Kabalevsky's presence in the West rested on his uproarious
overture to the opera Colas Breugnon. Olympia have done the most
to broaden our knowledge of his music and it is that company who have
licensed this issue to the ever-astute Regis label.
Kabalevsky is not one for challenging music although
by the time of the 1960s his sinews stiffened and an emotional complexity
undreamt of in the 1930s and 1940s began to assert itself. More often
than not though he makes use of his facility for writing flowing and
life-enhancing music. There is little sardonic pepper or macabre salt
in the writing of the First Concerto. Two fluent songful movements
frame a moving threnody for the Soviet millions fallen during the Second
World War. There is a hint of the same nostalgia and of the rhythmic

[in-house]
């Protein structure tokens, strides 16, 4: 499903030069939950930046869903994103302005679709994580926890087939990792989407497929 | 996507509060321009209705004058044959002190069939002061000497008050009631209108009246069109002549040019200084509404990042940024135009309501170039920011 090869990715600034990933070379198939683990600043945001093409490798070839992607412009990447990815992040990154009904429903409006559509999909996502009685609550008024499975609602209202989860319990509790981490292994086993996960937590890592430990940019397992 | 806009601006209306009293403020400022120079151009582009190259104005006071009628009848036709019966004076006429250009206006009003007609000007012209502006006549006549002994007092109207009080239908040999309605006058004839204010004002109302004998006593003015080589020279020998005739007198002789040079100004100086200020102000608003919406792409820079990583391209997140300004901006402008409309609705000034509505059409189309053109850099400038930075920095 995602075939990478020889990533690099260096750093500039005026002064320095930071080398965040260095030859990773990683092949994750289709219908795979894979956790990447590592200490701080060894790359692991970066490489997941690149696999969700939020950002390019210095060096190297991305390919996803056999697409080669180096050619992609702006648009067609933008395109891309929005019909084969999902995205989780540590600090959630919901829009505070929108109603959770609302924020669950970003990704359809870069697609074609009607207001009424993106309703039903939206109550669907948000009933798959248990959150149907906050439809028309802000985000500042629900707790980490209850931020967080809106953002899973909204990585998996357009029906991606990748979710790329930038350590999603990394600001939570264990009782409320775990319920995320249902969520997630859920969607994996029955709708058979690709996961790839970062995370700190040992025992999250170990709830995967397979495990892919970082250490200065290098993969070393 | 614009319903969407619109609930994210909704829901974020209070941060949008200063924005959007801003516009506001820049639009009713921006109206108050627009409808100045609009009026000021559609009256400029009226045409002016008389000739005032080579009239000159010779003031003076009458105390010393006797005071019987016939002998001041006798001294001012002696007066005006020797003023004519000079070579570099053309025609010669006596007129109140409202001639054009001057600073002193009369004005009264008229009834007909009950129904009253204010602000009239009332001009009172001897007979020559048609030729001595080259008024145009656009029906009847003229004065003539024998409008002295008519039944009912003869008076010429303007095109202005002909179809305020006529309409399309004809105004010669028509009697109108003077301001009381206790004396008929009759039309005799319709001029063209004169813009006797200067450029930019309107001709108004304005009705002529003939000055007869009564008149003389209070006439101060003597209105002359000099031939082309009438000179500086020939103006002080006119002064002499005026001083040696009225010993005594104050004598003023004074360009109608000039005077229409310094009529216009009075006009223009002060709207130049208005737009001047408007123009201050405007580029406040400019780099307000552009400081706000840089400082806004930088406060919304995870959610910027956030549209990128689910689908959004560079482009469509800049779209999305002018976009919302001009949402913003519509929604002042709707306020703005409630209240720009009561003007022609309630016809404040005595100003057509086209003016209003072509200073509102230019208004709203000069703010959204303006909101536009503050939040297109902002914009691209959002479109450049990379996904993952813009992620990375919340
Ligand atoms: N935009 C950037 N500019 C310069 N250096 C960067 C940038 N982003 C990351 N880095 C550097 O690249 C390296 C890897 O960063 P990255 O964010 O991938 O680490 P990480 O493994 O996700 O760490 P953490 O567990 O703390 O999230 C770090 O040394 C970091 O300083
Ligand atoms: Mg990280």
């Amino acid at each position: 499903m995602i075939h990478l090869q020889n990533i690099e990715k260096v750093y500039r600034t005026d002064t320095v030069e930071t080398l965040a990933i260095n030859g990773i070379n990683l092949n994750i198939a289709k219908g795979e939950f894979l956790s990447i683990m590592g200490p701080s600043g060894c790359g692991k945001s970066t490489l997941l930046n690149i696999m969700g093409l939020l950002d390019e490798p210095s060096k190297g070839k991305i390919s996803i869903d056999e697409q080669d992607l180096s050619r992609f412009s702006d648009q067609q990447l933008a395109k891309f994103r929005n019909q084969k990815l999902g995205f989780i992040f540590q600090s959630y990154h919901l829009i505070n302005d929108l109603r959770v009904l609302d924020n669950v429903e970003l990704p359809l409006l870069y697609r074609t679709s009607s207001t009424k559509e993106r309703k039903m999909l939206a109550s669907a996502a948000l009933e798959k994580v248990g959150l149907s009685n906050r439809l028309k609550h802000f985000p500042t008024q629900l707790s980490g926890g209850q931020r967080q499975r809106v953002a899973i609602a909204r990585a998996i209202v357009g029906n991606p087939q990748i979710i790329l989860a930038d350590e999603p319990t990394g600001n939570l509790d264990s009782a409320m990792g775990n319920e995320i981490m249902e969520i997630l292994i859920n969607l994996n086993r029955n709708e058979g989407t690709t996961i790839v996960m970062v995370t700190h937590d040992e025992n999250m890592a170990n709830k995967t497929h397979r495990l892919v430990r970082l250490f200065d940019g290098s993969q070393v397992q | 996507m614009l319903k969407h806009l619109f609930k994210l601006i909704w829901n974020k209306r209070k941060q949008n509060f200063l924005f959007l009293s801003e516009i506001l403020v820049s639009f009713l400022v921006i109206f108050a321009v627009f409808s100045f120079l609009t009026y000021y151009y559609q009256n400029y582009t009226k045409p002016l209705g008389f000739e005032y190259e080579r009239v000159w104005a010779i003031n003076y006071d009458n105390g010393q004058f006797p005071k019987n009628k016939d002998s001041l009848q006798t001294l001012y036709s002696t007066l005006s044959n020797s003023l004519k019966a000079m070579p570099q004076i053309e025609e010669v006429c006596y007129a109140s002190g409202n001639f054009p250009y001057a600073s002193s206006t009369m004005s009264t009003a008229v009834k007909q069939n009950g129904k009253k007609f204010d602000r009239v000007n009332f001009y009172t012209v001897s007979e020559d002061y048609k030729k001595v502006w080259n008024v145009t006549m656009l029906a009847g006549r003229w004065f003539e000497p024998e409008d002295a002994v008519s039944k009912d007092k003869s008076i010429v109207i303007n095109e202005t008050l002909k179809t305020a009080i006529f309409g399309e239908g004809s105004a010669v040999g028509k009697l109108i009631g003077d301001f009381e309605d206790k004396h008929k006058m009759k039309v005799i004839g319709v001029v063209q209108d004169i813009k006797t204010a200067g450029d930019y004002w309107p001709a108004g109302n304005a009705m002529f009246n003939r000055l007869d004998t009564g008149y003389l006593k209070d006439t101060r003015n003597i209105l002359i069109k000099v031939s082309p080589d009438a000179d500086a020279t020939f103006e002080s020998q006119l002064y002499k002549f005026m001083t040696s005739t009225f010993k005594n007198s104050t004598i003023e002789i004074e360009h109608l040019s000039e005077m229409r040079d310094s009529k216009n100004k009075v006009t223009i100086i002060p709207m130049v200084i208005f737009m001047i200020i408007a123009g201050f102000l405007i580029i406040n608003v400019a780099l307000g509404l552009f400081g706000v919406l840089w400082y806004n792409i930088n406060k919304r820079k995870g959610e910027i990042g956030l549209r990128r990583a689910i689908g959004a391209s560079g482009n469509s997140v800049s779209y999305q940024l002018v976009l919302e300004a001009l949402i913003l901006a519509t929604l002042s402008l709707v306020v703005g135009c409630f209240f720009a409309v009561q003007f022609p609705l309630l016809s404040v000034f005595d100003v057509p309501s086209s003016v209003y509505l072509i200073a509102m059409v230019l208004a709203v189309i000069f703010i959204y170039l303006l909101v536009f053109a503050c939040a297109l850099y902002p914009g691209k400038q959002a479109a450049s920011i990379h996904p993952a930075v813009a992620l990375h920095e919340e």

steel that grips in the music of Kabalevsky's teacher, Miaskovsky who
died the year after this was written.
The Second Concerto was written for and premiered
by Daniel Shafran who had already recorded the First Concerto with the
composer. The three movements played attacca follow the typical
Miaskovsky layout: slow-fast-slow. The middle movement is relentless
and although it provides contrast for the complex and mournful legato
nature of its companions it seems rather like a nod in the ‘right’ direction.
If the facile criticism of ‘Prokofiev and water’ means anything for
the First Concerto you might substitute Shostakovich's name in the case
of the Second Concerto. The work develops an emotional head of steam
in the long final section ending with subtly flavoured understatement.
The two fillers: Improvisato blends Shostakovich
and Fauré while the Rondo motors along with all the torque
and mercury of a Leningrad Khachaturian.
These are successful performances impressive for Tarasova's
sense of flow and colour as well as for the mercurial fantasy and power